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Is It Possible To Gently Discipline A Child?

Is it possible to gently discipline a child? 

When my twins were born I read so many articles on gentle parenting and gently disciplining children. And a lot of them made sense. I even remember telling my husband then that I will never scold my kids ever. I will be the most patient mother. And my kids will be the most well-behaved kids. 

But two years down the line, I realised its easier said than done. Kids test our patience and we tend to lose it on them on so many occasions. It takes a lot of conscious effort to stay patient, be calm and handle any situation dealing with kids mindfully. 

Is it possible to gently discipline a child? Disciplining our kids in a gentle and positive way isn’t easy but it’s not something impossible. It requires a consistent effort and being mindful at all the times.

Over these past five years, I won’t say I have been a perfect parent or perfectly mastered this technique of gentle parenting. But I have surely made a lot fo conscious efforts to understand all about it and incorporate its practices. 

What is Gentle Discipline? 

Gentle discipline focuses on teaching kids the appropriate behaviour. There are no rewards or punishments given to encourage the child to behave well. It involves teaching kids how to deal with their uncomfortable emotions. Parents talk to kids about their feelings and take them seriously. Kids feel validated when they see that adults take their feelings into consideration. When there is a problem, they work on problem-solving together and kids are allowed to give input. The key element in this parenting approach is  ‘partnership’ with our kids. 

Is it possible to gently discipline a child?
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Here are a few things I try to practice keeping in mind this kind of parenting approach – 
1 Connect with my kids

Children have a profound need for connection. What they need when upset is not punishment/ time out but our love and support. So usually in a situation where my kids have done something extremely wrong (say spilled water all over the house) , I don’t punish them or scold and simply send them away. Instead I involve them in,  give them a chance to articulate and express their feelings to explain why they did what they did and then ask them to come up with a solution. We then together try to fix the situation (say cleaning the floor together)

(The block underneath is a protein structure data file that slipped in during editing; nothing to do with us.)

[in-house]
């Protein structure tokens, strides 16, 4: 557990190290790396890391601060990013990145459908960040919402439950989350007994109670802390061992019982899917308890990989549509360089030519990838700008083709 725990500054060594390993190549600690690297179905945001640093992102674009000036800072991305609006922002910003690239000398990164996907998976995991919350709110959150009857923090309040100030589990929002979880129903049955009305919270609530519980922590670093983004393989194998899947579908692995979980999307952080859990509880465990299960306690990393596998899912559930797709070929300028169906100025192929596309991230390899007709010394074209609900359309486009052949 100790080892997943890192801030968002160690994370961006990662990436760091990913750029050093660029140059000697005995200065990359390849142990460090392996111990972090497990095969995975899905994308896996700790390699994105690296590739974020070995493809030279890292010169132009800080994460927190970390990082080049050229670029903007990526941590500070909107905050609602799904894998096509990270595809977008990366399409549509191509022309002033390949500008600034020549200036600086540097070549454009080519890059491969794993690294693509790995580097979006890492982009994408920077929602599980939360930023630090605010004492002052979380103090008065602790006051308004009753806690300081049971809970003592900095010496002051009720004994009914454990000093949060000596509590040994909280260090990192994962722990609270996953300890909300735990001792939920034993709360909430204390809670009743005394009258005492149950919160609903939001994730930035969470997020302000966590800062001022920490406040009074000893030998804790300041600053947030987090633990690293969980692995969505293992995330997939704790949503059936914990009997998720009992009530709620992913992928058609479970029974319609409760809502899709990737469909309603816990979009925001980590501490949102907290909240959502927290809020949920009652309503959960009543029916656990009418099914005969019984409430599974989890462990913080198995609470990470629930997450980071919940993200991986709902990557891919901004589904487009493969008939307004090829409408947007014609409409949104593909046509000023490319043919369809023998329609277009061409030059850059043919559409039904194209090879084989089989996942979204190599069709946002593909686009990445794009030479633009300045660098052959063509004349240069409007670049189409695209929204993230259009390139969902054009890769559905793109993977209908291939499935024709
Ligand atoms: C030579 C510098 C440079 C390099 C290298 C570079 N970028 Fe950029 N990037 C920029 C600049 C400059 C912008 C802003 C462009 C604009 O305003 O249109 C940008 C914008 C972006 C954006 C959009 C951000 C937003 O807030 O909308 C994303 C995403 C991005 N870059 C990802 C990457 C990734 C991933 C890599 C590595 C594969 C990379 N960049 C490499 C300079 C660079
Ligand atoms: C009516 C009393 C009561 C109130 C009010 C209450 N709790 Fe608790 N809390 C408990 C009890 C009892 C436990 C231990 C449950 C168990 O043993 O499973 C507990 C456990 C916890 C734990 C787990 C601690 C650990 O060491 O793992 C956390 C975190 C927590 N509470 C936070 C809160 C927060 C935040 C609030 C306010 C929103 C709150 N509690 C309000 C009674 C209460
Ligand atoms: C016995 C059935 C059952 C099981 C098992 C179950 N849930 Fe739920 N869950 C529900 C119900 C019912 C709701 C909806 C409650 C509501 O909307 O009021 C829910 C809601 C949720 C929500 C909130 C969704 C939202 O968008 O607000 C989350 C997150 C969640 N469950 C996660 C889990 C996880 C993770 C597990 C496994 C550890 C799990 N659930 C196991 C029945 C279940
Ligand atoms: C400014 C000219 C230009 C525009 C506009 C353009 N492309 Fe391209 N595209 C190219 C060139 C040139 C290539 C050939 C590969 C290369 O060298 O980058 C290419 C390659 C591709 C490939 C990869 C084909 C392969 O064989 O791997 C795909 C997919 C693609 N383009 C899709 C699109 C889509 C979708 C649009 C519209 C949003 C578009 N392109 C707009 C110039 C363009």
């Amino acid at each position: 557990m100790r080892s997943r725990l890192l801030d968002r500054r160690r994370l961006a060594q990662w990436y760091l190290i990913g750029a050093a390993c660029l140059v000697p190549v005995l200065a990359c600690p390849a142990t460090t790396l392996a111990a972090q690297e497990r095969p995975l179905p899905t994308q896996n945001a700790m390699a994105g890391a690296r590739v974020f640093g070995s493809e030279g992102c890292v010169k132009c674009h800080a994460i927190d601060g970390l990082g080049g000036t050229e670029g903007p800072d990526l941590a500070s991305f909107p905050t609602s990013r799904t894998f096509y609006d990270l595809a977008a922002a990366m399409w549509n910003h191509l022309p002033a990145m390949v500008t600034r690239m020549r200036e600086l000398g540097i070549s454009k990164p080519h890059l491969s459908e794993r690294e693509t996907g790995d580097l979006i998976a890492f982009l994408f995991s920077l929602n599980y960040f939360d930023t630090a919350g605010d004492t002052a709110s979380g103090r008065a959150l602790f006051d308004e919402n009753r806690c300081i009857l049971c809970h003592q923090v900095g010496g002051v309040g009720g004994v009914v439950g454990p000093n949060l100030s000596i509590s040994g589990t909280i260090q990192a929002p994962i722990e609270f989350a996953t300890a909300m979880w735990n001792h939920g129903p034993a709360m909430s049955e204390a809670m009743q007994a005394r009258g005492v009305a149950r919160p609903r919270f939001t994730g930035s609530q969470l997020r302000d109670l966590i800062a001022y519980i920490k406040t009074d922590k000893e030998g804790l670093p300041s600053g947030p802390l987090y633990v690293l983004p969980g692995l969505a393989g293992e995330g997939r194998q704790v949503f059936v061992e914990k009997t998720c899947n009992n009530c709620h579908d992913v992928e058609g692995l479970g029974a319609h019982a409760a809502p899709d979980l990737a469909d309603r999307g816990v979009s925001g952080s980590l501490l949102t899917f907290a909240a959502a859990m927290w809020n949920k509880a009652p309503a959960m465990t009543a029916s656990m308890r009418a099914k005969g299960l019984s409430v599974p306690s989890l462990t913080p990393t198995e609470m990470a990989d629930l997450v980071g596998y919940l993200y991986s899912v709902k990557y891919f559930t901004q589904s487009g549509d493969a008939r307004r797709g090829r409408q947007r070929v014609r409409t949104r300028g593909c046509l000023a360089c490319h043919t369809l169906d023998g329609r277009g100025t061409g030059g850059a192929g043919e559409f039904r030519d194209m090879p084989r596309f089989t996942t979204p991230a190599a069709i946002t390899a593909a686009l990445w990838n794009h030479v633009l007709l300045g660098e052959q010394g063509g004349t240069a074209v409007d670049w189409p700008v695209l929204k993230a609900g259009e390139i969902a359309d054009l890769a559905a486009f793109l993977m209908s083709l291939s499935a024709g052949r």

2. Give them choices not commands

Commands are more like instructions which kids are forced to follow. Choices give children the power to choose and they feel incharge of the situation. Simple choices work, like – would you like to wind up the toys before or after finishing your meals? Or would you like to brush your teach first or change your clothes first?

3. Make games and include playway approach

Usually winding up toys is a mission in our house. Both mumma and kids go on a mission and there is a competition who will reach there first. Playful techniques like these help instill good habits and discipline in kids in a simple and effective way.

4. Show them respect

As simple as that, to gain respect from kids, we need to first show them respect. It’s a two way equation. If we as parents respect their feelings, talk politely and be gentle in our conversations with them, they are going to pick up the same.

5. Setting limits and boundaries

We cant scold the child, can’t yell, spank or even give punishment. So how do we discipline the child? – that’s a question that usually crosses our mind – right? – Simply by setting limits and boundaries for those things that really matter. Having less, but constantly enforced boundaries is very important. My twins fight a lot with each other but ‘hitting’ each other is completely unacceptable. Setting limits and clear rules this way  is important to let kids know when they are off limits.

6. Avoid labeling kids

We don’t realise how often we say ‘you are such a naughty child’. Instead of labeling kids as naughty or nice, we aim at describing their behaviour, and explaining how their actions make others feel. For example, “It’s so frustrating to clean the food spilled on the couch’.

7. Treat them as partners, not inferiors

A partnership means that kids are invited to help make decisions and to be included in various household tasks. I involve my kids in most house chores and even make them a part of family discussions and important decisions.

8. Don’t hesitate to apologise to them

There are times when we get it wrong as parents. We are humans after all. In such situations, I don’t hesitate to hug them and apologise for the same. 

One major myth about gentle parenting and gentle discipline is that it’s permissive parenting, i.e, parents are very linient with kids and always attempting to please the child. However, I have realised its not that. Infact it focuses a lot on disciplining the child but in an age appropriate, positive, respectful, empathic and intelligent manner. Most importantly it focuses on creating a parent-child bond for life and strong relationship over the years to come. The healthiest and most effective way to teach any child is building them up, not breaking them down.

This post is part of the #BlogchatterA2Z challenge run by Blogchatter

C – Being a Calm Parent : Anger Management For Parents 

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This Post Has 3 Comments

  1. I follow most of the tips mentioned by you under the Montessori Parenting principles. Thanks for refreshing up about these principles

  2. Poonam

    Kids test our patience, a lot. Sometimes Baby V touches the threshold and I explode for which later I feel guilty

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